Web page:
I sat down at the weekend to flick through the papers with the idea that I’d write something for the blog today. I was disappointed. There didn’t seem to be much to write about, unless I wanted to give my opinion about Israel and Palestine and a newly deceased man who’d been in a coma for eight years.
I couldn’t help thinking if I opened that particular can there would, very quickly, be worms everywhere, and my opinion is both bigger and more contradictory than a single blog or a hundred blogs could possibly contain, and, besides, I hardly feel qualified to comment at all.
Everything else either in the news or in the extensive comments and lifestyle sections of the weekend papers seemed trivial by comparison.
As I’ve mentioned before, I rarely discuss comics...
Yes, I know I said everything seemed trivial by comparison to the state of the Middle East, and it does, but that never stopped me expressing a thought before, did it?
I rarely talk about comics because that’s the husband’s territory and because, frankly, I don’t read a very great number of them. In fact, the last time I blogged about comics my thoughts appeared on the very day that CLiNT folded, and it was its founder that I was talking about. There’s nothing like a coincidence to stop me in my tracks and that was one hell of a coincidence!
Anyway, as far as comic books are concerned, I like them to be on the European side rather than the American, and I like them to break new ground, push the envelope, trouble me a little.
|Alan Moore, beautifully drawn by Frank Quitely|
and photographed by C B Cebulski
It might not surprise you, then, to know that I have been a bit of a fan of Alan Moore in my time, and, as far as I’m concerned, you should be too.
Late on Friday night, while the husband and I were winding down for the weekend, he sent me a link to an interview that Alan Moore gave answering a number of questions that have been floating around for some time, and that were compiled and presented to the writer by Pádraig Ó Méalóid. I spent the next while reading the interview. It’s a long piece offering a unique view and even a number of opinions not directly asked for, but, I thought, genuinely interesting non-the-less.
I’m going to say little else except that if you are interested in Alan Moore, in comic books or even in writing generally then you might enjoy reading this interview, which, if Moore is to be believed, might be among the last of its type from him.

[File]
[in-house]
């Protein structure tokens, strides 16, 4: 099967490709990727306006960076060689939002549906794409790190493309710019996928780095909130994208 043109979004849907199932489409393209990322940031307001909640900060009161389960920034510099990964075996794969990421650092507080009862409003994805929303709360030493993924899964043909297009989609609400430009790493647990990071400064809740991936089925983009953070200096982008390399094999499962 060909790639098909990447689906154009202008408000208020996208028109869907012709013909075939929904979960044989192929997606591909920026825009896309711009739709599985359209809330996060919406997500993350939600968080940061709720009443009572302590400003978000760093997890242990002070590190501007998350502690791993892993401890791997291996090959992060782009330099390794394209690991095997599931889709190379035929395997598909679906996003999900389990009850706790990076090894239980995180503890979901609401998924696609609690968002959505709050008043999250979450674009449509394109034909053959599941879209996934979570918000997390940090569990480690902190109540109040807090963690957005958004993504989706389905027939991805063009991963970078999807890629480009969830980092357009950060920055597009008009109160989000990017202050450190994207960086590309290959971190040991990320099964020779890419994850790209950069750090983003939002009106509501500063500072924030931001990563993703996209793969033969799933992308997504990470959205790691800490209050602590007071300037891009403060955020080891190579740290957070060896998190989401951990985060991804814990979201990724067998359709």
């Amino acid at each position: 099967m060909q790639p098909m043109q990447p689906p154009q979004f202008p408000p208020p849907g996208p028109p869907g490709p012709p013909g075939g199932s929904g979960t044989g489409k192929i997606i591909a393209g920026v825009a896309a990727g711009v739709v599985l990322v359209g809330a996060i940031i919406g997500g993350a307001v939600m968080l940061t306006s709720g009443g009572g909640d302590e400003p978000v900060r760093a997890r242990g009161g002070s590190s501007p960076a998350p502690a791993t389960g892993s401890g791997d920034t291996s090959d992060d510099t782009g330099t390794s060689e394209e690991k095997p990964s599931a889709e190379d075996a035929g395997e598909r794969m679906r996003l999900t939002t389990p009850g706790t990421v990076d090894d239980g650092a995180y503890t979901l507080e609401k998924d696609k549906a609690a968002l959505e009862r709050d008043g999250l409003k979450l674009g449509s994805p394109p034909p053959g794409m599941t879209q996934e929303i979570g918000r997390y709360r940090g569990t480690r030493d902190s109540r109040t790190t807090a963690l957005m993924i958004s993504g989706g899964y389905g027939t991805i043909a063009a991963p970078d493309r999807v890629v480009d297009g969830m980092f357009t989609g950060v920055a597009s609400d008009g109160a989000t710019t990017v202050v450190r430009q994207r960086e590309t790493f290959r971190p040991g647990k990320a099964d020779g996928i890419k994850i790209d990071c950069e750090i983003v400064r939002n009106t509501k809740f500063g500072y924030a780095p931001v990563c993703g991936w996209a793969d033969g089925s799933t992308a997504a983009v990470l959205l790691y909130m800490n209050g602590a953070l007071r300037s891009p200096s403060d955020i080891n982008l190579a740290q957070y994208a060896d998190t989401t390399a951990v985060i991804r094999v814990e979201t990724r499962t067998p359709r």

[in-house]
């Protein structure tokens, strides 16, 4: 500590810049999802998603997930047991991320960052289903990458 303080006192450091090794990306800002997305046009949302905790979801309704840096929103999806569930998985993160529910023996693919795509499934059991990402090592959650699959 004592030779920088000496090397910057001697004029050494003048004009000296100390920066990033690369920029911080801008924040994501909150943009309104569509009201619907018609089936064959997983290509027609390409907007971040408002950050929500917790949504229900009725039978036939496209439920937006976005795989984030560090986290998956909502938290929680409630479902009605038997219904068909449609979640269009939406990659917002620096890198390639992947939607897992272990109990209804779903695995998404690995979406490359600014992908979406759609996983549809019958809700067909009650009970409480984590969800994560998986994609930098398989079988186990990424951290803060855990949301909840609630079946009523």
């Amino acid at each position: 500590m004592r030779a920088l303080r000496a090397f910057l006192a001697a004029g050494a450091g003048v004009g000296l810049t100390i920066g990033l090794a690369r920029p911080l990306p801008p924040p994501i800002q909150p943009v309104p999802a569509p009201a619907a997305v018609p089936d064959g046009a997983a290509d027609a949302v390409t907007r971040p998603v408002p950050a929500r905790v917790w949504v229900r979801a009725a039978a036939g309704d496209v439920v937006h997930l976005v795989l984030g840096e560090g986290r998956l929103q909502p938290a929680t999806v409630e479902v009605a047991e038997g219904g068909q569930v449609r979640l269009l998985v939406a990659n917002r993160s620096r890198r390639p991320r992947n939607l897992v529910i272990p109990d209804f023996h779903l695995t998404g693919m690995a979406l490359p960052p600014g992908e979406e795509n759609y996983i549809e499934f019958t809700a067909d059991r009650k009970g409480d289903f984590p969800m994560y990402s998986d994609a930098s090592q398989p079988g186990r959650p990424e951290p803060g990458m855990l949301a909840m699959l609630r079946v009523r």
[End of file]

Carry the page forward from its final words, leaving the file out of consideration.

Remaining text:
The little else I am going to say is that this piece gives us all a unique insight into a writer’s mind. I live and sometimes work with a writer, and, from time to time, I also write myself. Writers are a strange breed, often solitary, at their best clever and thoughtful, but also often opinionated and alienating. Their opinions are uniquely their own and born of strange minds clamped to even stranger and often wild imaginations.
For me, Moore’s most interesting comments are on the work and his approach to it. I was less moved by the section relating to Grant Morrison and Moore’s opinion of the man, but this too exposes something of the character of the writer... any writer, I think, under certain circumstances, in a competitive environment.
Grant Morrison rebuts Alan Moore over here, just in case you’re interested.
So you know, I’ve never met either Alan Moore or Grant Morrison, but if I could read work written by only one of them I would choose Alan Moore every time.
I felt very blind reading it, because before I got hold of a transcript, I saw it blasted by people I respect - they suggested it revealed him as both sexist and racist.ReplyDelete
Reading it, I saw him discussing elements of violence against women and racial prejudice, but in a very intellectual, discursive way. Was I just missing it because of my white, male privilege?
I suppose I'm asking, as someone else I respect who has read the whole interview, was there anything in there that put your back up as you read it, or was this just knee-jerk outrage by people who should know better?
Honestly, I've come to realise that there's no such thing as a balanced viewpoint. We're all coloured by our own passage through life, our experiences, education etc. This is simply one person's viewpoint, and one that the person in question is smart enough to adequately justify.Delete
He does, of course, show his most human side when he talks about Grant Morrison. Moore is as flawed as any of us, and perhaps more flawed than most.
In general, I'm tempted to take the line that all and any art should be judged separately from its maker. It's not always easy, particularly in the modern age with the cult of celebrity that surrounds so many of our artists. It's also not easy when we study the lives of long-dead artists whom we now know to have behaved abhorrently, not only by modern standards, but often by any moral standards of any time.
Opinions are rife and each of us is entitled to hold our own to some degree or another. I do wonder, though, at the motives of those who protest very loudly and too long on matters that fall under the umbrella of political correctness. We all have some sort of agenda, after all, don't we?
Thanks Nik. Wise words as ever:)Delete